Note: Dear friends and readers, if you have Opus Dei, or Knights of Columbus info, or just want to leave general feedback, adoring fan comments, or hate mail that calls me a part of the whore of babylon, feel free.
I have no idea how to be a Catholic man.
Have you ever felt that way?
I mean, I’m unmarried, young and thoughtful about my faith, but I often worry about how to be practically Catholic. Sometimes i worry that the Inquisition might come looking for me and find me lacking, in some way. I have no idea how to handle all this new information and all these new horizons that come before me. Sometimes I feel like I’ll be kidnapped and forced to confess to ridiculous sins. (I should probably stop basing my thoughts on conversion so close to all the Monty Python in my brain.)
I wanted to share some thoughts as the come to mind, and just share 5 things I kinda learned this week or happen to be thinking about.
Before I offer the 5, I never expected this to be a men’s blog, and I’m not sure that that’s what it is, but thanks for reading either way. I will start talking conversion more this week and things start to happen.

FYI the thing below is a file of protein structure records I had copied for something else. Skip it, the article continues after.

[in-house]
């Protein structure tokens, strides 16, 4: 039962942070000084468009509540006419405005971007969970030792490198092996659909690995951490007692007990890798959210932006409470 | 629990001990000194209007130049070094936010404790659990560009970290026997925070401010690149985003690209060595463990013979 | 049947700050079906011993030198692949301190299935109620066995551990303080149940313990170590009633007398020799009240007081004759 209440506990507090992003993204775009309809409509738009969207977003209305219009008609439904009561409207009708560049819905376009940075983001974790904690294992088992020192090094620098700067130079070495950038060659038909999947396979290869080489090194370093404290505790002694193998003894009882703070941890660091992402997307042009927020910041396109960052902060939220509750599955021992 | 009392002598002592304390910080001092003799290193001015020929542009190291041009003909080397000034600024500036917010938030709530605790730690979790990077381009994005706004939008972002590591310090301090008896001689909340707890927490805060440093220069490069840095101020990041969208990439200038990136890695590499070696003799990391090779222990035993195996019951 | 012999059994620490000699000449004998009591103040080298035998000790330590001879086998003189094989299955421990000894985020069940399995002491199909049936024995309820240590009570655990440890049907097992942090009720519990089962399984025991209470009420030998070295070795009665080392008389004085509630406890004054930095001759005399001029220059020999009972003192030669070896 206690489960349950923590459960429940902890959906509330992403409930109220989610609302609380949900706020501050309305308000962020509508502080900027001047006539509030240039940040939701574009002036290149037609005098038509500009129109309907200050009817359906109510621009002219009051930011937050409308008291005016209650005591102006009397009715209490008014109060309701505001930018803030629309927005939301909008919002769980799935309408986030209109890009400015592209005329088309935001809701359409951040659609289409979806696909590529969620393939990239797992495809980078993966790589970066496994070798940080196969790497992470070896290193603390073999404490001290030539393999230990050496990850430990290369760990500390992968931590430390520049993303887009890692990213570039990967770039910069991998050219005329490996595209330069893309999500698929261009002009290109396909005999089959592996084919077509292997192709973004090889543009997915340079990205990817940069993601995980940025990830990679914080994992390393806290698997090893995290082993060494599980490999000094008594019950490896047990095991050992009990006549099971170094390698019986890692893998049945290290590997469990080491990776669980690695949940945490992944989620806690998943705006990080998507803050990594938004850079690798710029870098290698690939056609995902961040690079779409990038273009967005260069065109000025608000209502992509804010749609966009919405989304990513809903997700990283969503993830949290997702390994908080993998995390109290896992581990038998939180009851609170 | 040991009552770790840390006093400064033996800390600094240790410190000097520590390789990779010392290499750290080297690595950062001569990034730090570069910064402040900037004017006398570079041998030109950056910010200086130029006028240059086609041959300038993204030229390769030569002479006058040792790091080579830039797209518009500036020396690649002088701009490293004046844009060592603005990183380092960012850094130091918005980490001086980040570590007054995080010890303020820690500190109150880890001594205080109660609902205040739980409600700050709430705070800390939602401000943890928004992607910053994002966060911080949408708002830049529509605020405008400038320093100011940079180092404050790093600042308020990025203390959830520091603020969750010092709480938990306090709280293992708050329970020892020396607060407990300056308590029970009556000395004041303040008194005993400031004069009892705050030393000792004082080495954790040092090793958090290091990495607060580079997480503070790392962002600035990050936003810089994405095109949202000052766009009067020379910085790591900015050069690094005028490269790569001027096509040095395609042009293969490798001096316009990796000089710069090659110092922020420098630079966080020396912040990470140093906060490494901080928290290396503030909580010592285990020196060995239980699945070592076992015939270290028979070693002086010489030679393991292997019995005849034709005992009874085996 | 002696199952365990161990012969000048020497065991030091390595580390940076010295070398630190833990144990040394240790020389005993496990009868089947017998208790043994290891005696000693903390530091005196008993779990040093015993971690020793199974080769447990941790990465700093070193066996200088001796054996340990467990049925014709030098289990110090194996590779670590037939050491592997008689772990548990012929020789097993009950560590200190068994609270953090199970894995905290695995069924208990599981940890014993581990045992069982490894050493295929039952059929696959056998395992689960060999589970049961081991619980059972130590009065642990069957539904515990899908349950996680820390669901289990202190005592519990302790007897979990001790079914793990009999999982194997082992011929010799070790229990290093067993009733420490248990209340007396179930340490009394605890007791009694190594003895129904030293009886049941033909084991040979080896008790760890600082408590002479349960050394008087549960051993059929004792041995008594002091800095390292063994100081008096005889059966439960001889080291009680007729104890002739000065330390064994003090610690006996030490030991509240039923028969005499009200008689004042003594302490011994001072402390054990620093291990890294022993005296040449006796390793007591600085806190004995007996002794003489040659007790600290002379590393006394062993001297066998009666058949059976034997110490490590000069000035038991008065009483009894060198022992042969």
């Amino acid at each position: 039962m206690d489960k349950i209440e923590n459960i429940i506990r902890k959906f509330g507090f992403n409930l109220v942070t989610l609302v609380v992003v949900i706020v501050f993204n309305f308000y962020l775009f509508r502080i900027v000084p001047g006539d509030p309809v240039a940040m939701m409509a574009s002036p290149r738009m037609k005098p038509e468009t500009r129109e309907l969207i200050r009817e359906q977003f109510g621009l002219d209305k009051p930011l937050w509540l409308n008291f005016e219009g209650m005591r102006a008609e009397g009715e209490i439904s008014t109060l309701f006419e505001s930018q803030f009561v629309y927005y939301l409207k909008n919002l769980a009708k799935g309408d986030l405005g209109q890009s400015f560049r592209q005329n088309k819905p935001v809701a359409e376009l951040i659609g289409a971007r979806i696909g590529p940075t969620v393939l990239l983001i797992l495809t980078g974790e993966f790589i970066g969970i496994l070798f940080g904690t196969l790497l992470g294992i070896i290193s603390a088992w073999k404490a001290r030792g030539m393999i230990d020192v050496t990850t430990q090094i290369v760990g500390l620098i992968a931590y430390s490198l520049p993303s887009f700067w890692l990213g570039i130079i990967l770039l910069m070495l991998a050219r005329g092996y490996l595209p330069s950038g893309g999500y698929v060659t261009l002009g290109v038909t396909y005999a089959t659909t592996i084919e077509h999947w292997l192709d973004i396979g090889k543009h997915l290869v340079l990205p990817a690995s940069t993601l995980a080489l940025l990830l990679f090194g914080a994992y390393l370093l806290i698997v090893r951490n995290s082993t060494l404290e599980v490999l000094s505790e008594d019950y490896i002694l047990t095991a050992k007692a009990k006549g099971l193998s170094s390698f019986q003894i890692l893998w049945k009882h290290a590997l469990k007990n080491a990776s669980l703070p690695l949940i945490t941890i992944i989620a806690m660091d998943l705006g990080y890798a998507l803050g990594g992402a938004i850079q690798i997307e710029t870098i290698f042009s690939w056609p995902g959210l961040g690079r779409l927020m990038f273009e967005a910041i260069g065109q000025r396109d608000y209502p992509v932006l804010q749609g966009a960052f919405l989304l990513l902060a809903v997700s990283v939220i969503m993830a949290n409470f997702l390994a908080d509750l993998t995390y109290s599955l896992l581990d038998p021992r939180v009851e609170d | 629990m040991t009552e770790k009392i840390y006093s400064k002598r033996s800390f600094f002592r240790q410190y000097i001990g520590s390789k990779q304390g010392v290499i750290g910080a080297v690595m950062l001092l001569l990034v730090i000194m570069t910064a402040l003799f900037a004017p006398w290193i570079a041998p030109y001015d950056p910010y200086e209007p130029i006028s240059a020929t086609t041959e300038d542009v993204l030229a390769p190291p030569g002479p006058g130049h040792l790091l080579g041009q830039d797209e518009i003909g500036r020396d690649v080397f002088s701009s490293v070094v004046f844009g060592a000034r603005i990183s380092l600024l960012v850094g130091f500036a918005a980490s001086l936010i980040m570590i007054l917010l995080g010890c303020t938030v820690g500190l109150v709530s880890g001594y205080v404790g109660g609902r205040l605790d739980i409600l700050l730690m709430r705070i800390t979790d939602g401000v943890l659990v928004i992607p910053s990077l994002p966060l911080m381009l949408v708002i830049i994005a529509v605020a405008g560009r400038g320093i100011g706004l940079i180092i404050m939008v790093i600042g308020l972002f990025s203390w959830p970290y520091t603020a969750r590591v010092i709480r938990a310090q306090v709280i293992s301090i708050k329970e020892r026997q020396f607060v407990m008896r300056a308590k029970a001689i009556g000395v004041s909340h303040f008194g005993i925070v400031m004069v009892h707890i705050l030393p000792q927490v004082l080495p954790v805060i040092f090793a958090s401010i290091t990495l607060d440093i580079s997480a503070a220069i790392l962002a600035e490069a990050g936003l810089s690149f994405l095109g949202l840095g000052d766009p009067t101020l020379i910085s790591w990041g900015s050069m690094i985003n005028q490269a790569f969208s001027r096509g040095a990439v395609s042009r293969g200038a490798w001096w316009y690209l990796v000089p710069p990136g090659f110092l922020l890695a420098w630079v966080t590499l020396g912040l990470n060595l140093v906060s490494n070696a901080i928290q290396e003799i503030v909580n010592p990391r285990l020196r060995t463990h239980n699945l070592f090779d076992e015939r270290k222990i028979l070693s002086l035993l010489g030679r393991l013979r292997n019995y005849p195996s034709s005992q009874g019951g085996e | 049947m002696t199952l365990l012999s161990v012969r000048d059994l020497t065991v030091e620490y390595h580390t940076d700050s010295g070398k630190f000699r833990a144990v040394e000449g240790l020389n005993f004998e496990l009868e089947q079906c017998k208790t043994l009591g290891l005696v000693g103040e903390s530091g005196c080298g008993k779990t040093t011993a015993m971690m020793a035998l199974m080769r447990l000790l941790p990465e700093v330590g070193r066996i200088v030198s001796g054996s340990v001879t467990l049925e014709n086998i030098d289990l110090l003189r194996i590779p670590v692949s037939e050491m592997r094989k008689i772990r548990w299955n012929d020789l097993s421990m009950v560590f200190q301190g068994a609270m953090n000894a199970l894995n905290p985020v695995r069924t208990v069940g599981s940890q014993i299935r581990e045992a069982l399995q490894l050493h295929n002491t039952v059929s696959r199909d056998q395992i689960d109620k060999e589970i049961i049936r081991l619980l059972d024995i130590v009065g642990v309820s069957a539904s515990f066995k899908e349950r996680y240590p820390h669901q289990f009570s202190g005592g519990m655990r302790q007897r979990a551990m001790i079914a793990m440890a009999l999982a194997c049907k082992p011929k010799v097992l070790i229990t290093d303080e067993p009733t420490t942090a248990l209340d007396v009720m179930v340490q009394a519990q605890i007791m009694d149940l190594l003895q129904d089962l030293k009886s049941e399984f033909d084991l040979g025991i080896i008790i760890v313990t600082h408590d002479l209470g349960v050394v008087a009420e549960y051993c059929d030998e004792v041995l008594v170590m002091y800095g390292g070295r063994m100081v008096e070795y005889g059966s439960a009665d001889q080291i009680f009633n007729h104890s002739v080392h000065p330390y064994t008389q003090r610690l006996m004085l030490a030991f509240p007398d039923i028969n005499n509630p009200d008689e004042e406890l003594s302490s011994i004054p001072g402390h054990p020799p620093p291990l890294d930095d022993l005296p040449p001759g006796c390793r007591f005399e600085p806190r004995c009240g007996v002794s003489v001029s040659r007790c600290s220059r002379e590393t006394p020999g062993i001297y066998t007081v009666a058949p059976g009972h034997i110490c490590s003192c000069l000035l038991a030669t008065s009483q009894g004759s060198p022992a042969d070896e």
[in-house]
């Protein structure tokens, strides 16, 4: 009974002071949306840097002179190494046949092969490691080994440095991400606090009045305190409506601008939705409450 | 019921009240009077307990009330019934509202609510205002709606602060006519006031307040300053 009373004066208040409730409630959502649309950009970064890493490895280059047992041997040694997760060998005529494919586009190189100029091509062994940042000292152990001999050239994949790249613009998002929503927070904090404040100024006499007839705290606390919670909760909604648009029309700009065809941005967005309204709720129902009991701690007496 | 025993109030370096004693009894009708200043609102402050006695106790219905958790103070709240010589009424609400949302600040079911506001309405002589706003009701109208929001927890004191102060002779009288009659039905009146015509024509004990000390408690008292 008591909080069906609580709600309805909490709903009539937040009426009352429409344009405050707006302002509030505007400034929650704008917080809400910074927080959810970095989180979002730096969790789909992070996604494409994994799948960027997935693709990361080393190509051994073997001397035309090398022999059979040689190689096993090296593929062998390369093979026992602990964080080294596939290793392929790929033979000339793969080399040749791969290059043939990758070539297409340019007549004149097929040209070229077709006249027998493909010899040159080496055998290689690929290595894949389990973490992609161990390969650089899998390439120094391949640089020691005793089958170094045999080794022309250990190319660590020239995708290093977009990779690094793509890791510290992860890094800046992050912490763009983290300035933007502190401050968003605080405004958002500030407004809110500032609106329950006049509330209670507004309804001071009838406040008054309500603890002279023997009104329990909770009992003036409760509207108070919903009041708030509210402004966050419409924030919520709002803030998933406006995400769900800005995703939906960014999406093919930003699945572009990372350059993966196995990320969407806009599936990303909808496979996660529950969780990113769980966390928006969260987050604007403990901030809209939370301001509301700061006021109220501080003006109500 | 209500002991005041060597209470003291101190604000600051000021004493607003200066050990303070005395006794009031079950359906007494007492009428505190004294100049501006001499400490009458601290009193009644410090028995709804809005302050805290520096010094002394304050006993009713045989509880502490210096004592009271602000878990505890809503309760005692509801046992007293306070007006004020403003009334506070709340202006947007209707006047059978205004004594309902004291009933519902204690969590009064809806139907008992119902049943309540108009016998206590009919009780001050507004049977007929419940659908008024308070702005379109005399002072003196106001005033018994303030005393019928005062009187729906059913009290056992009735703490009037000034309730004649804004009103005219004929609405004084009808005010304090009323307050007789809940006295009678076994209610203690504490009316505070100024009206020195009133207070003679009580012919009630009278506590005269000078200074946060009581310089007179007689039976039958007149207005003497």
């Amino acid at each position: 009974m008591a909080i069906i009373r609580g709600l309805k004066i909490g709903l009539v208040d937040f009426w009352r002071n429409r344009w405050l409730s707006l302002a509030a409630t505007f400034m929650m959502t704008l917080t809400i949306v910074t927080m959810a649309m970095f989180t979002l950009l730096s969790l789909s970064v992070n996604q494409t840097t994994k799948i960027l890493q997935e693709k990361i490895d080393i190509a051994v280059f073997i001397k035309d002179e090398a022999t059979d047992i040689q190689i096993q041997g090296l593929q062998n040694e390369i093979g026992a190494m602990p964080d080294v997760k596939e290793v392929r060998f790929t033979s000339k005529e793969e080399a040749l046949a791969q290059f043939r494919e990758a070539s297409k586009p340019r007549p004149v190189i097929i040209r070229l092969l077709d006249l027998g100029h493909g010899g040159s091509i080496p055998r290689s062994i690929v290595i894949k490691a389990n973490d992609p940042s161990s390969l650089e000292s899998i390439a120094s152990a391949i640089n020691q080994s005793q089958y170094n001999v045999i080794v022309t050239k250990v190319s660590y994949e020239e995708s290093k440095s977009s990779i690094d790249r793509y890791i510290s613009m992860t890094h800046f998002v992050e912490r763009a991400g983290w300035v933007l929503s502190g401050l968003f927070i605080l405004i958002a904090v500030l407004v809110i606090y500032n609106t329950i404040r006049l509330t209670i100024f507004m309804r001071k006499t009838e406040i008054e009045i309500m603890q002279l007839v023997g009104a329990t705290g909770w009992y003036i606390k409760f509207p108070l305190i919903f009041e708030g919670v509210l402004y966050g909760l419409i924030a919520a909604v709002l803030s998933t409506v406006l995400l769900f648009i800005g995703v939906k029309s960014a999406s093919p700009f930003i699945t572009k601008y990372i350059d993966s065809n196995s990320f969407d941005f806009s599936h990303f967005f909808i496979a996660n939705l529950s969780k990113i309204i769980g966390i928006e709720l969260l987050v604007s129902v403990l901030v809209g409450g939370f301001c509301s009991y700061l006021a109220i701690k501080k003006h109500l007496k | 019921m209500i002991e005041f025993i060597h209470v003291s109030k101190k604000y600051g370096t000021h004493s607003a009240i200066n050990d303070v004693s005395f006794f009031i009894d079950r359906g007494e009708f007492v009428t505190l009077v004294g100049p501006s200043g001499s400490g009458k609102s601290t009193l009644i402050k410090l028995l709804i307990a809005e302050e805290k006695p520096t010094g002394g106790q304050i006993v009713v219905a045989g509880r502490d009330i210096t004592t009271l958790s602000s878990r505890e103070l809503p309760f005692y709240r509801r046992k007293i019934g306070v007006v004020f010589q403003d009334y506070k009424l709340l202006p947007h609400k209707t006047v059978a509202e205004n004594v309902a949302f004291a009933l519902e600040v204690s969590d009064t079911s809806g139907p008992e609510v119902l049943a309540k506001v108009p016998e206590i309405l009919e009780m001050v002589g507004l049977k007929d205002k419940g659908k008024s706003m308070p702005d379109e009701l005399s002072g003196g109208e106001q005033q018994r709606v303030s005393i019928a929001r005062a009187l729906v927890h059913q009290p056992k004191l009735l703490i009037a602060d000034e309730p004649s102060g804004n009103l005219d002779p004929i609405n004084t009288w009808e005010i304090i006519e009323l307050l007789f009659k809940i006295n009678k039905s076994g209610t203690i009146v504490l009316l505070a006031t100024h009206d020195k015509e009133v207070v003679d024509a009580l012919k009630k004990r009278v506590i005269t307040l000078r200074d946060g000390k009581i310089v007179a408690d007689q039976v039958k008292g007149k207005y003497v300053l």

Anyways, here are 5 things I have learned being a Catholic man this week:
1) Life is more than we think it is, and it can’t be reduced to cause and effect
I guess what I mean is, I’m making room for mystery. Learning the practical side to a faith I have been saying yes to in my mind for three years is a big challenge. But I’m learning to embrace the mystical and the mysterious.
2)Religion is not just for women.
Having a profound and developed interior life is for real men.Real men pray the rosary because real men honor their Mama. Real men devote themselves to the service of others because real men follow the example of Christ. I have learned to develop my interior life not only helps my work, but my play, not only my discipline, but the way I go about rest.
3) Even practical catholics need rest.
I have worked over 60 hours this week, slept about 3-5 hours a night and am beat. I should learn to rest. God gives us rest, and times of peace, and we should take refuge in this. It is in our nature to rest, and to have limitations. Just because I don’t save the world every day doesn’t mean i’m a failure.
4) Trust your lady.
If you’re in a relationship, married or otherwise involved, if your lady is filled with wisdom and a love for Christ, trust her where her judgment seems right. It’s not unmanly to just, trust someone else with a decision you seem to be having issues with. Trust her, cherish her opinion, or seek clarity with Our Lady through the rosary.
5) My last thought for the night?
I have been stressed and stressing, paranoid and tired, and it’s been awful. I know I need to calm down, relax and think through things with a clear mind, thus, I am going to keep sipping this beer and watching football till I pass out.